O SAVIOUR, I hear thee say, I am the Way, the Truth, and the Life; and yet again, thou, who art Truth itself, tellest me, that the way is narrow, and the gate strait, that leadeth unto life. Surely, thou, who art the living Way, art exceeding large; so wide, that all the world of believers enter into life by thee only: but the way of our walk towards thee is strait and narrow. Not, but that thy commandment in itself is exceeding broad; Psalm cxix. 96: for, Lord, how fully comprehensive it is of all moral and holy duties! and what gracious latitude hast thou given us in it, of our obedience! and how favourable indulgence and remission, in case of our failings ! but narrow, in respect of the weakness and insusficiency of our obedience : it is our wretched infirmity, that straitens our way to thee. Lo, heaven, which is thy all-glorious mansion, when we are once entered into it, how infinitely large and spacious it is ! even this lower contignation of it, at how marvellous distance it archeth in this globe of air, and earth, and waters ! and how is that again surrounded, with several heights of those lightsome regions, unmeasurable for their glorious dimensions ! But, the heaven of hea. vens, the seat of the blessed, is yet so much larger; as it is higher in place, and more eminent in glory: yet, thou wouldest have the way to it narrow, and the gate of it strait. And even thus it pleaseth thee to ordain, in the dispensation of all thine inferior blessings: learning dwells far within; but the entrance is strait through study, watching, bending of brains, wearing of spirits : the house of honour is sumptuous and goodly within; but the gate is strait, that leads into it; which is through danger, attendance, plots of emulation : wealth hath large elbow-room of lodging; but the gate is strait; hard labour, careful thrift, racking of thoughts, painful adventures. How much more wouldest thou have it thus, in the best of all blessings, the eternal fruition of heaven! And why is this way narrow, but because it is untracked and untrodden? If I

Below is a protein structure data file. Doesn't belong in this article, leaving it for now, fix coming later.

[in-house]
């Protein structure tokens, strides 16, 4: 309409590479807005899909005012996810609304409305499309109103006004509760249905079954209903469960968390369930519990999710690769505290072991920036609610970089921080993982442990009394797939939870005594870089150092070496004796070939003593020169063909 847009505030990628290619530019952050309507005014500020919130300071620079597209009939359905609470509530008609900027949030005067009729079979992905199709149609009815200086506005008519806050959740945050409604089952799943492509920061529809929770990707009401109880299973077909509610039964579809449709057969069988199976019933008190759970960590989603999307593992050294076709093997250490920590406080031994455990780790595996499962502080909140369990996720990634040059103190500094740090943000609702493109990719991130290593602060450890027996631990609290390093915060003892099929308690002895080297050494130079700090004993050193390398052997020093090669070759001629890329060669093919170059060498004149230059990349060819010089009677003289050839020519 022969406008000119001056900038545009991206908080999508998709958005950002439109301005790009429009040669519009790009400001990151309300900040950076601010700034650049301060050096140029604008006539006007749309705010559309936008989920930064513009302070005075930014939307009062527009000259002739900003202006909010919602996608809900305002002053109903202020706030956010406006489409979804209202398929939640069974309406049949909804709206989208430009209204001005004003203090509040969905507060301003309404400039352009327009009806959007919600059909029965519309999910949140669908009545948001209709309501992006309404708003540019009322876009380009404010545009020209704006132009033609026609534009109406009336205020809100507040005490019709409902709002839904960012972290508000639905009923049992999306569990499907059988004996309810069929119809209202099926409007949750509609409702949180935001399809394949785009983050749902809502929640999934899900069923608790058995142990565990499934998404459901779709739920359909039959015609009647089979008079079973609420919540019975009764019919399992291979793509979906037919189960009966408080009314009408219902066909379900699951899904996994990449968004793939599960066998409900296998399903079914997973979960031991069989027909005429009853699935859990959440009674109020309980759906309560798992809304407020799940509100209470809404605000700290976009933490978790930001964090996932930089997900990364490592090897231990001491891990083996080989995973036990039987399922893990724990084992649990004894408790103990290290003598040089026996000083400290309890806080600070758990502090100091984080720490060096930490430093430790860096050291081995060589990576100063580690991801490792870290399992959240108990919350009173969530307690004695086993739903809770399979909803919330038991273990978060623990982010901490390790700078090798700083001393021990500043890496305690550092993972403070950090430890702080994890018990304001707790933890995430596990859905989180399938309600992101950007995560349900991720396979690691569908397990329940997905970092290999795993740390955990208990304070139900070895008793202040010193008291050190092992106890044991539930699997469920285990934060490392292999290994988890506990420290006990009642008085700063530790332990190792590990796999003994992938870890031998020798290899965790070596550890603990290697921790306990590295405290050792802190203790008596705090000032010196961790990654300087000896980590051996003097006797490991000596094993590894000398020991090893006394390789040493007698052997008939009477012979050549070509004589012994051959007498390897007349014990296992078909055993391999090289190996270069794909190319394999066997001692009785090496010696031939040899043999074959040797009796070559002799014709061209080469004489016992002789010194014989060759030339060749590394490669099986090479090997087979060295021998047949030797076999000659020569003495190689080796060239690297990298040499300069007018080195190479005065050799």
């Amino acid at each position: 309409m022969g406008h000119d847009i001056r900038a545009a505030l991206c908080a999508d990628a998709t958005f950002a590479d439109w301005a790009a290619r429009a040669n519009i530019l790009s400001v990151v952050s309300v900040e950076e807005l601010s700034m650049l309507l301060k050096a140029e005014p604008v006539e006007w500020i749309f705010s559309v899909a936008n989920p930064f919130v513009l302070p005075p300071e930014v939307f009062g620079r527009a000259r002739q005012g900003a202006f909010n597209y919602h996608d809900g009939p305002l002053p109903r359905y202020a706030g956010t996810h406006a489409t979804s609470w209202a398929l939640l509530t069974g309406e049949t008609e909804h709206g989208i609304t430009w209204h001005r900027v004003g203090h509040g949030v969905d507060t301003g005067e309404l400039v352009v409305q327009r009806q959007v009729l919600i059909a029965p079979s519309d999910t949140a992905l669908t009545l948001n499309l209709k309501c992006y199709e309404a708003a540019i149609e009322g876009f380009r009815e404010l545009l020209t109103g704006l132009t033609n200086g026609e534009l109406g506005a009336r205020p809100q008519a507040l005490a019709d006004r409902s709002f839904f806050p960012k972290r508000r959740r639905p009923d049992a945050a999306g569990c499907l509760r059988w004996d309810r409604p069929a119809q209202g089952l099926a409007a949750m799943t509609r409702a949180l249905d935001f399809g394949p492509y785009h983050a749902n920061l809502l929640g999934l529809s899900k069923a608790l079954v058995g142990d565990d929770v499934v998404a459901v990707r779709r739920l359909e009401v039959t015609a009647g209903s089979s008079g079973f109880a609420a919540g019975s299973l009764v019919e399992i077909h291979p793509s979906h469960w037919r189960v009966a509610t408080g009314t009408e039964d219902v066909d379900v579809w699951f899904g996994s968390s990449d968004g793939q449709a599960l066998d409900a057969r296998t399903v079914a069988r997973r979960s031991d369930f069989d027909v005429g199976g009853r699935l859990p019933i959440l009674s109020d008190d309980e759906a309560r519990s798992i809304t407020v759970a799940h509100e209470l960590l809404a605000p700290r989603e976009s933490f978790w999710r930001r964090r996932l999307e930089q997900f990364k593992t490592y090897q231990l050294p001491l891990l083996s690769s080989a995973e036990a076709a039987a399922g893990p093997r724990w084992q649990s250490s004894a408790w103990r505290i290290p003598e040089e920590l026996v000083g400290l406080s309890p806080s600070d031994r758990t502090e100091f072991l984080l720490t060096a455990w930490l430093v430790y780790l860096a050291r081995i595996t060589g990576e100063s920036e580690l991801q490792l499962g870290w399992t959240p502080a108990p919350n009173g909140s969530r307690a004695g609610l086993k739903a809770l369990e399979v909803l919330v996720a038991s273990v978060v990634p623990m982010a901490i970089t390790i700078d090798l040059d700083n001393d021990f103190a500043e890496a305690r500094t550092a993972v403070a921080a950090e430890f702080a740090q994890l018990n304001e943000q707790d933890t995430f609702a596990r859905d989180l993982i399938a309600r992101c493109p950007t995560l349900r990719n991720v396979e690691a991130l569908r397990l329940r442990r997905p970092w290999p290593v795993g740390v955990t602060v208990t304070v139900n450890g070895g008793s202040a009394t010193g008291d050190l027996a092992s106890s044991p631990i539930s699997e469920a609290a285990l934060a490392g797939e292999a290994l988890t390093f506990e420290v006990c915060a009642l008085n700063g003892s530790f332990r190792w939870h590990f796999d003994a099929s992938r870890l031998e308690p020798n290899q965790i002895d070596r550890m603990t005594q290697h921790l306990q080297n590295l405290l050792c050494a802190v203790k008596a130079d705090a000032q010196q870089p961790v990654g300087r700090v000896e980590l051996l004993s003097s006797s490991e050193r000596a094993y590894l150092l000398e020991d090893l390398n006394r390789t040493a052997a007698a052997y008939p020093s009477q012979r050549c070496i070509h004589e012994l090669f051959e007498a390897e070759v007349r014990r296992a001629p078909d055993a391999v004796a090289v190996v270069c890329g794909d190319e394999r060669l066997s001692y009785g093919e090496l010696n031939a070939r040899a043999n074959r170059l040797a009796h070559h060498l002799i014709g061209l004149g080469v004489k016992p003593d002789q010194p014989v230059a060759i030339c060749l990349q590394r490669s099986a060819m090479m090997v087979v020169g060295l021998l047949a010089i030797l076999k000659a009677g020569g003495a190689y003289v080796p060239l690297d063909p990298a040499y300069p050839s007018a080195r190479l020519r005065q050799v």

may not rather say, the way is untracked and found by few, because it is narrow, and not easy to tread in. Surely, grace is the way to glory; and that path is not for every foot: the straiter and narrower it is, () my God, the more let me strive and shoulder to enter into it. What vain quarrels do we daily hear of, for the way; but, Lord, enable me to strive, for this way, even to blood. And, if thou hast been pleased to set me a deep way, or a rough way, through many tribulations, to that happy and eternal life, let me pass it with all cheerful resolution. How oft have I not grudged to go a foul way to a friend's house, where I knew my entertainment kind and cordial! Oh, let me not think much, to come to those thy everlasting mansions of bliss, through tears and blood : the end shall make an abundant amends for the way: if I suffer with thee, I shall reign with thee.


GOD'S VARIOUS PROCEEDINGS. WHAT strange varieties do I find, in the workings of God with man! one where, I find him gently and plausibly inviting men to their conversion; another where, I find him frighting some others to heaven:

: some, he trains up in a goodly education, and, without any eminent change, calls them forth to an exemplary profession of his name; some others, he chuseth out of a life notoriously lewd, to be the great patterns of a sudden reformation : one, that was only formal in his devotion without any true life of grace, is, upon a grievous sickness, brought to a lively sense of godliness; another comes to God's house with a purpose to sleep or scoff, and, through the secret operation of God's Spirit working with his word, returns full of true compunction of heart, with tears in his eyes, and resolutions of present amendment of life: one, that was proud of his own righteousness, is suffered to fall into some foul sin, which shames him before men, and is thus brought down to an humble acknowledgment of his own frailty; another, that was cast down with a sad despair of God's mercy, is raised up by the fall of an unbroken glass, or by some comfortable dream, or by the seasonable word of a cheerful friend : oue is called at the sixth hour ; another, not till the eleventh : one, by fair and probable means; another, by contraries ; so as even the work of Satan himself hath been made the occasion of the conversion of his soul. O God, thy ways are infinite, and past finding out. It is not for us to prescribe thee what to do, but humbly to adore thee in what thou doest. Far be it from me, so to cast myself upon thy all-working Providence as to neglect the ordinary means of my salvation. Enable me cheerfully to endeavour what thou requirest, and then take what way thou